With obesity, good advice only goes so far. What’s good for one person hasn’t turned out to be good for all, and it’s left patients and physicians adrift. Michael Jensen, M.D., a Mayo Clinic endocrinologist, began studying obesity 34 years ago when it seemed manageable.
“There was sort of a false sense of optimism,” says Dr. Jensen. “Now the problem is so prevalent and doctors are so pessimistic that they just tend to not address it at all.”
Dr. Jensen, who wears running shoes with his suit, stops his treadmill desk and heads to his office filled with binders covering the hundreds of studies he’s managed over the decades. His research is a fraction of the whole. The level of obesity research has doubled nearly four times since 1996. But the massive collection of data hasn’t stopped this epidemic. Andres Acosta, M.D., Ph.D., a Mayo basic-science-trained gastroenterologist who is board-certified in obesity medicine, describes the numbers.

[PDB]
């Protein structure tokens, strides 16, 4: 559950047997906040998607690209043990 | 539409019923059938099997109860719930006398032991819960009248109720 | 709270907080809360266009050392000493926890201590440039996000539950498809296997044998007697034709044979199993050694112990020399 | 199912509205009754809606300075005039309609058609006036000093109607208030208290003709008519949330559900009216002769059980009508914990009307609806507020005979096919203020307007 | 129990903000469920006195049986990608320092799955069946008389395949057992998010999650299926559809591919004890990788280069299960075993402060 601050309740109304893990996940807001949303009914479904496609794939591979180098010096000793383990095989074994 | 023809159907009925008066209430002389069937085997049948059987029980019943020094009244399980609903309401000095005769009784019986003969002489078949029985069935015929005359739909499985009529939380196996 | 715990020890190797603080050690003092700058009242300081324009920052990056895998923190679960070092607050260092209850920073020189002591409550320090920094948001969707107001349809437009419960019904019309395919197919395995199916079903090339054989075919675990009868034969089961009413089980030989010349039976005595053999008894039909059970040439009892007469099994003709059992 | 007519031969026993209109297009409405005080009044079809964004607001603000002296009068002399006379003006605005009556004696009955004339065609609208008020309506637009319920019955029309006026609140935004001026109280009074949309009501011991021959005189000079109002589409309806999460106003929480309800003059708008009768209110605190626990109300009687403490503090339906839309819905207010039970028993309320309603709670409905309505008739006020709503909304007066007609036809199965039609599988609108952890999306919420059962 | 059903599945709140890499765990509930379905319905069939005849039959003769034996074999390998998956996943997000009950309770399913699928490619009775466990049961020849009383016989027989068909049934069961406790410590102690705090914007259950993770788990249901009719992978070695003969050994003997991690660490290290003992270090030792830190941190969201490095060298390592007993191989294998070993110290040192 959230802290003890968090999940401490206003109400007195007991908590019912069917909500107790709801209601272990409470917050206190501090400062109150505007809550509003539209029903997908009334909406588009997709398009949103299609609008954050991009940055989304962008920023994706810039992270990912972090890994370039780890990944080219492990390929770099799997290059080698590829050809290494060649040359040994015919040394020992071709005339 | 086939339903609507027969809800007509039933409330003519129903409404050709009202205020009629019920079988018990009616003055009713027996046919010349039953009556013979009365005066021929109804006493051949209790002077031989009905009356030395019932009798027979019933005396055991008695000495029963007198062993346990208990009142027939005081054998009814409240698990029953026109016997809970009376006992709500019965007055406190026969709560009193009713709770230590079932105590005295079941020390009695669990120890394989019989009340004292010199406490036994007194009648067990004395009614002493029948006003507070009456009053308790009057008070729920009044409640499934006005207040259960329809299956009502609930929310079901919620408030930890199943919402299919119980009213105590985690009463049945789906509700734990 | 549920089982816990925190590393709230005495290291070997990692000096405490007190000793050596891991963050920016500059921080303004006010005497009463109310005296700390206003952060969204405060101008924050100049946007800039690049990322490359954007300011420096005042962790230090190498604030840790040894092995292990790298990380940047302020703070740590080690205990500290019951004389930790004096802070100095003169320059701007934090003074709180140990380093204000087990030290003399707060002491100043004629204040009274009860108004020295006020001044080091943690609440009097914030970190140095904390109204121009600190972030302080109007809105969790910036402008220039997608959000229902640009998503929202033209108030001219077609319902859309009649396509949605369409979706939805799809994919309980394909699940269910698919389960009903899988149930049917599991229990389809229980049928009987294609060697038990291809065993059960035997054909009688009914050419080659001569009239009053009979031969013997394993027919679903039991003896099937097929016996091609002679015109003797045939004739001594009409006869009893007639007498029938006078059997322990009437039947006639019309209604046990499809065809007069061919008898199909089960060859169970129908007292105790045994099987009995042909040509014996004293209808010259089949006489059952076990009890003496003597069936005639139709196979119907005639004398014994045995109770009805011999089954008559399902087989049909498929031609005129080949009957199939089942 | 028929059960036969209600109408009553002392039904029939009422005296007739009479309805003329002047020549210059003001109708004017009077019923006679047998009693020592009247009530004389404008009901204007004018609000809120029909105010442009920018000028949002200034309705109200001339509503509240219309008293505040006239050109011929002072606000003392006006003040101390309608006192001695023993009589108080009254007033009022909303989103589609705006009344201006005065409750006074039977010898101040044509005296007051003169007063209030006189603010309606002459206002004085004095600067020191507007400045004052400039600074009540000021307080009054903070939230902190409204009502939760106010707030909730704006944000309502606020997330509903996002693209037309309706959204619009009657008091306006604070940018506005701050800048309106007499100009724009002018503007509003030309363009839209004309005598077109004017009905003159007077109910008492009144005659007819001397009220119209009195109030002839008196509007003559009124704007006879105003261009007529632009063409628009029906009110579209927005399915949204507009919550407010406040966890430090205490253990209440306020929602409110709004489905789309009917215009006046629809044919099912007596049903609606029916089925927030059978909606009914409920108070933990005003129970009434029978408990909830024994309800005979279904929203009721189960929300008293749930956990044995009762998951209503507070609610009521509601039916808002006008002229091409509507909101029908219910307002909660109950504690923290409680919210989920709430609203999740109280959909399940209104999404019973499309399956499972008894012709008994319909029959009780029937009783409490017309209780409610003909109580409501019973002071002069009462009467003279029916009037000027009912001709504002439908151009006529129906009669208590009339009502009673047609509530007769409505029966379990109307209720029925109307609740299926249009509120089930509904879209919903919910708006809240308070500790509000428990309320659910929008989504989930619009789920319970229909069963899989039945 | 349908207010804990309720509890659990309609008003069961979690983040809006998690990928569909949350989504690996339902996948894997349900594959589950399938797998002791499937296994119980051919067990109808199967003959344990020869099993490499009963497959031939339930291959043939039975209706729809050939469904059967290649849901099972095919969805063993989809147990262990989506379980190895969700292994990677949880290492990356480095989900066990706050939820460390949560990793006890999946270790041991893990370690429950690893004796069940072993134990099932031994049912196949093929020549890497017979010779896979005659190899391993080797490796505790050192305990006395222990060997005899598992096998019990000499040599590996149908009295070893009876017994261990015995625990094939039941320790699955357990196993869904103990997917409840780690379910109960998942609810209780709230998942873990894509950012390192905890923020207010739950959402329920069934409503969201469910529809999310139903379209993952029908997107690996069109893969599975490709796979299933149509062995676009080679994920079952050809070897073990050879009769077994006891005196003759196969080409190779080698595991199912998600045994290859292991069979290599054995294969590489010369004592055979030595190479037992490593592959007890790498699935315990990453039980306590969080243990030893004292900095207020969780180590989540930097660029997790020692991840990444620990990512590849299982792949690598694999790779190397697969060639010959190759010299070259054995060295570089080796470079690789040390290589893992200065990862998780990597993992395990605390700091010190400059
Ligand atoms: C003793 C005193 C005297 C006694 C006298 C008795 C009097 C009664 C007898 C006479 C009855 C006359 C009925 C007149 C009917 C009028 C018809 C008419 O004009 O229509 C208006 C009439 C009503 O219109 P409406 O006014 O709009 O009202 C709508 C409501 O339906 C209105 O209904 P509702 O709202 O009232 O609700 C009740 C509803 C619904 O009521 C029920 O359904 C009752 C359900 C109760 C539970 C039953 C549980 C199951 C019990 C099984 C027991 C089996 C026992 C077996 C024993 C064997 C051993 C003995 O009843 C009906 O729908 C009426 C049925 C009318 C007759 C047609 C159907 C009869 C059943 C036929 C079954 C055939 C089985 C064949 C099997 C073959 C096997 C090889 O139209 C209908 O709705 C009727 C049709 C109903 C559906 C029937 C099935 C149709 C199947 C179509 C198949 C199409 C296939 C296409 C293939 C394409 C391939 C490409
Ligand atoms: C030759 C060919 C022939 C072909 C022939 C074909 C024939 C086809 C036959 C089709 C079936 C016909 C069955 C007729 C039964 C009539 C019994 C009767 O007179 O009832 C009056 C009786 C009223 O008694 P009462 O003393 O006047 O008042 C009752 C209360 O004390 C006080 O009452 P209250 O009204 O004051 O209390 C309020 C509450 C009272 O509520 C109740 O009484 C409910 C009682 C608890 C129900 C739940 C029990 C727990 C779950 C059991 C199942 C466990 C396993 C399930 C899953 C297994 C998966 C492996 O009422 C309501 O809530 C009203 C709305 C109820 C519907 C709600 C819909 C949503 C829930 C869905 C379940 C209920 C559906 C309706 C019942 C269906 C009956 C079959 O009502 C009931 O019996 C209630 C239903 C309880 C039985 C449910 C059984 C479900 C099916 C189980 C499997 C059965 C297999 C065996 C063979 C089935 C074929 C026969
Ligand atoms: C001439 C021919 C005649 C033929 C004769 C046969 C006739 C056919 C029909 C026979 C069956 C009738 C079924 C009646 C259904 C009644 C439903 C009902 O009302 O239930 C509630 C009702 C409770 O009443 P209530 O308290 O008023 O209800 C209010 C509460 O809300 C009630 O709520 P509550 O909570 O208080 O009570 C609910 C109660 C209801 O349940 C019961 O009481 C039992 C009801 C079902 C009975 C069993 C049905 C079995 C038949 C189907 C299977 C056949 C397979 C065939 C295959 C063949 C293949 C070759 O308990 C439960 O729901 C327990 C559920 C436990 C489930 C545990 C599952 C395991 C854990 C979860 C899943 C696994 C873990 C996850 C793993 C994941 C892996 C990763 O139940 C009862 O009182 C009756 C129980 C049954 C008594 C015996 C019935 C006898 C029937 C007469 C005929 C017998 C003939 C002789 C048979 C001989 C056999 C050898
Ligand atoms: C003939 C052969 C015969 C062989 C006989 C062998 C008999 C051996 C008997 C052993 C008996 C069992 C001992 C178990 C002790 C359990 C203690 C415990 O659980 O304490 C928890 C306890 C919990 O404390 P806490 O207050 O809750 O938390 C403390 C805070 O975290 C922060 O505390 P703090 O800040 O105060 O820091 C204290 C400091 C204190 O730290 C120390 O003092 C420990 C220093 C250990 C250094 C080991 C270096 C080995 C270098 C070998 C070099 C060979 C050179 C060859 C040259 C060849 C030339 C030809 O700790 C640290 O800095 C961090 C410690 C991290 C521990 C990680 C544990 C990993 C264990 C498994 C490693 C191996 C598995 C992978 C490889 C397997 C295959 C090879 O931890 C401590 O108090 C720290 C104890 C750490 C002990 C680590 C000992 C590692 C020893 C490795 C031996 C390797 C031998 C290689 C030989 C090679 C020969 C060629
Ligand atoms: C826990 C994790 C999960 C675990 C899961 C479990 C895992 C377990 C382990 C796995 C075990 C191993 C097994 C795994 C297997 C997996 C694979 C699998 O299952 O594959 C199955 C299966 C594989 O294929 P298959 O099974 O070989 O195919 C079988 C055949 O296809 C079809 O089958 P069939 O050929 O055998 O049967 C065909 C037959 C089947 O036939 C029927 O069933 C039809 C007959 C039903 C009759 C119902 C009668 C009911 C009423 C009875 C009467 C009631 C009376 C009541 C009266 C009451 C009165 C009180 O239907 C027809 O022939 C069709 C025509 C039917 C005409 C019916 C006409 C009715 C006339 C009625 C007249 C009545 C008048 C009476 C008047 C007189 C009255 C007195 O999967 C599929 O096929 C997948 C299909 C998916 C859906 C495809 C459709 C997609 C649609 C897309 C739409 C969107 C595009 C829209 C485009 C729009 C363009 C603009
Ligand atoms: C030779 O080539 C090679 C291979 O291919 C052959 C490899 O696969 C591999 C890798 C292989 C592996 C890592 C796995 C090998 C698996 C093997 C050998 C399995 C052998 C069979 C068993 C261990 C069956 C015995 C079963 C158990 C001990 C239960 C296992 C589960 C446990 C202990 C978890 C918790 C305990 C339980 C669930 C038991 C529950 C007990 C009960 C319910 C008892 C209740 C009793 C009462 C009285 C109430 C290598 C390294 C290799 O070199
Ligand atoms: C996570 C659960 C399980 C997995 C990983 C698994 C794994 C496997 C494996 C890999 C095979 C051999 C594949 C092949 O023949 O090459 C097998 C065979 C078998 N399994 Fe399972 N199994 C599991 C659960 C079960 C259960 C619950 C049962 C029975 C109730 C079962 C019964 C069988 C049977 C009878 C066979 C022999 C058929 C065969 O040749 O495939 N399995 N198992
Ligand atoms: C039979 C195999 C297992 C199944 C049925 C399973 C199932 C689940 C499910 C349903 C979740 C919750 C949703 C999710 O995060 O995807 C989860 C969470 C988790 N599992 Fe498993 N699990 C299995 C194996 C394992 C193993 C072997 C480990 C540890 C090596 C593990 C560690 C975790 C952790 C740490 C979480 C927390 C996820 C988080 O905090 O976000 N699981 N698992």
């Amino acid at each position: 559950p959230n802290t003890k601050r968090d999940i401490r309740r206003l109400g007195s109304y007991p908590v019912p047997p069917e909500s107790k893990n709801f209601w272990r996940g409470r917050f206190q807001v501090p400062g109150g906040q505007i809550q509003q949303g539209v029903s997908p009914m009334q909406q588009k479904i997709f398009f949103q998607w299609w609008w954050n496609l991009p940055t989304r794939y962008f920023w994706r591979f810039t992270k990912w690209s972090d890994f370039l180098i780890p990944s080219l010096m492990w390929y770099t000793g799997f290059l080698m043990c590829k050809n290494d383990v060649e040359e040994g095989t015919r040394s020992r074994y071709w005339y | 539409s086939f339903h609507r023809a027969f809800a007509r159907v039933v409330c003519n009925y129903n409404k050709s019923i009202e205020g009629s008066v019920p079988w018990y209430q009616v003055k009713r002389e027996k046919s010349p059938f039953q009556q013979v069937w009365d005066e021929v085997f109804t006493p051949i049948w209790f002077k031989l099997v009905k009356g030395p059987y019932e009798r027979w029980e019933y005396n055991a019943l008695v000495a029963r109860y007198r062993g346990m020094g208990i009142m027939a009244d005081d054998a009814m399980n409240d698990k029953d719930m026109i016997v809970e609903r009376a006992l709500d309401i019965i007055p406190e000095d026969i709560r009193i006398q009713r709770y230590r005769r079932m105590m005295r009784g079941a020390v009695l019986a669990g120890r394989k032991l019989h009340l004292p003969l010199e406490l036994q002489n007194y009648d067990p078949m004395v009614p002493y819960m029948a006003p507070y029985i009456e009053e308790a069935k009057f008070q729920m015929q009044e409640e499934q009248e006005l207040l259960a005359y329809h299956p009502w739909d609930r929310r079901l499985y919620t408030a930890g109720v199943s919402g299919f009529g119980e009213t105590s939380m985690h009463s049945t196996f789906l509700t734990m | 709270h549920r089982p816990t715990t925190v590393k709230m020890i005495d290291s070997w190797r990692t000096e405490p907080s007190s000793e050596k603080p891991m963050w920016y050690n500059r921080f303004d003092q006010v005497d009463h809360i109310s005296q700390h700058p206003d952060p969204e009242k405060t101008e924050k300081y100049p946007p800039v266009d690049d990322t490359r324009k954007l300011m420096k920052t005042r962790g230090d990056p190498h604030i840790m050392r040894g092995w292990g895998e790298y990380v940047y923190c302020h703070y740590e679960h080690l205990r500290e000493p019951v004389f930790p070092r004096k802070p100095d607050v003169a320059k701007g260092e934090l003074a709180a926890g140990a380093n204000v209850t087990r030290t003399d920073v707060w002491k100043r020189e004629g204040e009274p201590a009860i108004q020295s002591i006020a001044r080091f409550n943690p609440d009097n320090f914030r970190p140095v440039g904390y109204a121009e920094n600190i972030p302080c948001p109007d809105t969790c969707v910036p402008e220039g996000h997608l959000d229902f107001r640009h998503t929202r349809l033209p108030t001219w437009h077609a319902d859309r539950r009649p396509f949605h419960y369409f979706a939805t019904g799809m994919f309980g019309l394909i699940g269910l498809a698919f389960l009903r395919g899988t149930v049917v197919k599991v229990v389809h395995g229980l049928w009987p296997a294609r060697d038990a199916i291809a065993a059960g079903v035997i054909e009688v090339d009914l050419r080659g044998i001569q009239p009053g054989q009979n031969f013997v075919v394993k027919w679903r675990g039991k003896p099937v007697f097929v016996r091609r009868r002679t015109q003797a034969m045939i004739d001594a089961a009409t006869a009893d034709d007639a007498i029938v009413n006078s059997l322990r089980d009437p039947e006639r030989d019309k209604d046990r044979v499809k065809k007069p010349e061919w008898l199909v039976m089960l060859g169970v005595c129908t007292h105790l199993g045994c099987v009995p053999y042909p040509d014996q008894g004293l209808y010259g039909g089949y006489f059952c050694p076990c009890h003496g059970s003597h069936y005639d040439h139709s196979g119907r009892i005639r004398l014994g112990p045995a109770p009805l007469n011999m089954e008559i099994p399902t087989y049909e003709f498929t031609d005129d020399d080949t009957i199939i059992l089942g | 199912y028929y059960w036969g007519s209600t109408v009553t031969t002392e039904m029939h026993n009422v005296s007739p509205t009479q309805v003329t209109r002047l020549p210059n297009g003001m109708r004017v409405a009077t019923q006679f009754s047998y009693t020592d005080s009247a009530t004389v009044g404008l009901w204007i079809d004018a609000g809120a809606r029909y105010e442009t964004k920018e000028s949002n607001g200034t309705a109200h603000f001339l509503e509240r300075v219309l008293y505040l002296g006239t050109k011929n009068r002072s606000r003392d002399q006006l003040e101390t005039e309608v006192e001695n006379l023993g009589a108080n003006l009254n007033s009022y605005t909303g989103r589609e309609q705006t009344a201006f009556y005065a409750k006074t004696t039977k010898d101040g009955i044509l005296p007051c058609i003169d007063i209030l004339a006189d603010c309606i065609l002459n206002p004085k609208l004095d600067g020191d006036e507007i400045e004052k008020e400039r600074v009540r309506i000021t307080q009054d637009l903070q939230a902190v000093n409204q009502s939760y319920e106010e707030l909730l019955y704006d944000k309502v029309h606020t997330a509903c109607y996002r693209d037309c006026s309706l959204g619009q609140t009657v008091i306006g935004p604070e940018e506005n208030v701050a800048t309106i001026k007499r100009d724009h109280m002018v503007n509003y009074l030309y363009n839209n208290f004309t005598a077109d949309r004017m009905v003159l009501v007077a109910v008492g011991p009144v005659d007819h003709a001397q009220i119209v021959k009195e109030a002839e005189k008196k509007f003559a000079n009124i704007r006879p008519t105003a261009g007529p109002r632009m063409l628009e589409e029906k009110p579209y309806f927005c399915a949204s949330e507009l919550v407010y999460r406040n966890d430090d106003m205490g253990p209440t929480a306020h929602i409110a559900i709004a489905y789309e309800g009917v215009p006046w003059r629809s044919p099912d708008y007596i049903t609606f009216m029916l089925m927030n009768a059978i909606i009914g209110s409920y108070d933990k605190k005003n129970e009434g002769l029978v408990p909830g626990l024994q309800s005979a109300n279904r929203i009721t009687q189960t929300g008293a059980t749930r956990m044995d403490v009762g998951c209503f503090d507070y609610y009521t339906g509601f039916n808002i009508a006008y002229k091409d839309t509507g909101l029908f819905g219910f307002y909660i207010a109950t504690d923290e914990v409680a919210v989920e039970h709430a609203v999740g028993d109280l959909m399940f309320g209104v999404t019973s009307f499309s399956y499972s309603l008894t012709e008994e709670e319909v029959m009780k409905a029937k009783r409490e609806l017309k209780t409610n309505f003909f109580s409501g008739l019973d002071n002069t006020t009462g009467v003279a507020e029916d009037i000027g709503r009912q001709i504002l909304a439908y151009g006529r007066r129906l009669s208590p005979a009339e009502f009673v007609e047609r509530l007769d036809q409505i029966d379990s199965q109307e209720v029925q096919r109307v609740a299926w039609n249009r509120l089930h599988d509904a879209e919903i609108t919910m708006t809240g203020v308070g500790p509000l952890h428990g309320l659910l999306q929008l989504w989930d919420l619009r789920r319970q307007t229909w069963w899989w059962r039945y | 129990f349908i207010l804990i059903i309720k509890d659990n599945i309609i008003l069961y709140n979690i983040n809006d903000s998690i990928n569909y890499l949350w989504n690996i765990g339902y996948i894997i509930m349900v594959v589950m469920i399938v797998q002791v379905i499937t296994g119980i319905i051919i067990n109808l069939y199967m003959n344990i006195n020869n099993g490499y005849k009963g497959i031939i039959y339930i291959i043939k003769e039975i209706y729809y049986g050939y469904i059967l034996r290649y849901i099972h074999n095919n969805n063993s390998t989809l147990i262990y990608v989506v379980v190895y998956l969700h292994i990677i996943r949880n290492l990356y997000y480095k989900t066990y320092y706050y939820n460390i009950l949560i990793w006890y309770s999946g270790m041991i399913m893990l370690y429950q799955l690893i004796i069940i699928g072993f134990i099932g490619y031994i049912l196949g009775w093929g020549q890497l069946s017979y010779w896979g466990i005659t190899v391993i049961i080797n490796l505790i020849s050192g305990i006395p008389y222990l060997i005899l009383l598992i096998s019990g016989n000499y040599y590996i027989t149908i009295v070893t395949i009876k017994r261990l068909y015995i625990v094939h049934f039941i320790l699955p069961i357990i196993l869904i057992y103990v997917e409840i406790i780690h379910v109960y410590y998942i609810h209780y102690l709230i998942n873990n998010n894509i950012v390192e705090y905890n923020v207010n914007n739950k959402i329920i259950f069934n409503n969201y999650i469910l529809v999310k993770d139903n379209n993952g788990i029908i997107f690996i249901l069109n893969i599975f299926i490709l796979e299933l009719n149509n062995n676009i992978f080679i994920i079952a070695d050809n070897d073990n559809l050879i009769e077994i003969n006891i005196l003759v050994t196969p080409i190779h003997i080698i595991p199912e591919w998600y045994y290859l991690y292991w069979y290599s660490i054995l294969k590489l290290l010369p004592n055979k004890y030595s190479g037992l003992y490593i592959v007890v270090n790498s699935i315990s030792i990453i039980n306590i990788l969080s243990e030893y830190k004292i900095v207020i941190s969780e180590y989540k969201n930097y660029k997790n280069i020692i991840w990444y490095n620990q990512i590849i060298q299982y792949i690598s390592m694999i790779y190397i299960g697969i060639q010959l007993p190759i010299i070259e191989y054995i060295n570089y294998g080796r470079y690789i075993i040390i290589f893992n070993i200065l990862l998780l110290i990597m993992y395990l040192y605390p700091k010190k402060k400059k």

“Almost 600 million people suffer from obesity across the world. In the United States alone, 40% of people have obesity. And despite FDA-approved medications, devices and surgery, less than 1% of the patients ask for them,” he says. “We also have a new diet every week and a new weight loss program every week. All of them secure weight loss, none are effective in the long-term. So that's a reality of obesity.”
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